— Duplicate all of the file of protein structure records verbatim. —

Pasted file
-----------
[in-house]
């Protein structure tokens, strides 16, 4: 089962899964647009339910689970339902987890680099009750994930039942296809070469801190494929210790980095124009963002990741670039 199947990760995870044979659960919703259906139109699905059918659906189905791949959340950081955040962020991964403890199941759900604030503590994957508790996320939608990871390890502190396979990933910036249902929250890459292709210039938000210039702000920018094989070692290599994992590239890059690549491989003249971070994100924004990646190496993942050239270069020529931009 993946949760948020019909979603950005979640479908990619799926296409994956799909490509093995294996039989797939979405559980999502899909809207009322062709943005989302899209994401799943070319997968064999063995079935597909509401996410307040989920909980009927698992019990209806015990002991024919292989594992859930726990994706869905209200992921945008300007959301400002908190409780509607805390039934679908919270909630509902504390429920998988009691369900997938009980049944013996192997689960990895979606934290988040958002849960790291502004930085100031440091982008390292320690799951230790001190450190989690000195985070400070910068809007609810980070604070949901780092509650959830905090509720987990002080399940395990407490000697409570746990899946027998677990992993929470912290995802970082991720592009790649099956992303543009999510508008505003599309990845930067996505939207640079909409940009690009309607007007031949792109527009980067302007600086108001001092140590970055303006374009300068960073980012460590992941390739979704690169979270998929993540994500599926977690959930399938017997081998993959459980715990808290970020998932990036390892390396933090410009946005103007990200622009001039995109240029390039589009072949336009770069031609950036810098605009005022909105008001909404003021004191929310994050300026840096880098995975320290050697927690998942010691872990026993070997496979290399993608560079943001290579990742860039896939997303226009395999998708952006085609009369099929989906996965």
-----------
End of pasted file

[in-house]
């Protein structure tokens, strides 16, 4: 089962899964647009339910689970339902987890680099009750994930039942296809070469801190494929210790980095124009963002990741670039 199947990760995870044979659960919703259906139109699905059918659906189905791949959340950081955040962020991964403890199941759900604030503590994957508790996320939608990871390890502190396979990933910036249902929250890459292709210039938000210039702000920018094989070692290599994992590239890059690549491989003249971070994100924004990646190496993942050239270069020529931009 993946949760948020019909979603950005979640479908990619799926296409994956799909490509093995294996039989797939979405559980999502899909809207009322062709943005989302899209994401799943070319997968064999063995079935597909509401996410307040989920909980009927698992019990209806015990002991024919292989594992859930726990994706869905209200992921945008300007959301400002908190409780509607805390039934679908919270909630509902504390429920998988009691369900997938009980049944013996192997689960990895979606934290988040958002849960790291502004930085100031440091982008390292320690799951230790001190450190989690000195985070400070910068809007609810980070604070949901780092509650959830905090509720987990002080399940395990407490000697409570746990899946027998677990992993929470912290995802970082991720592009790649099956992303543009999510508008505003599309990845930067996505939207640079909409940009690009309607007007031949792109527009980067302007600086108001001092140590970055303006374009300068960073980012460590992941390739979704690169979270998929993540994500599926977690959930399938017997081998993959459980715990808290970020998932990036390892390396933090410009946005103007990200622009001039995109240029390039589009072949336009770069031609950036810098605009005022909105008001909404003021004191929310994050300026840096880098995975320290050697927690998942010691872990026993070997496979290399993608560079943001290579990742860039896939997303226009395999998708952006085609009369099929989906996965």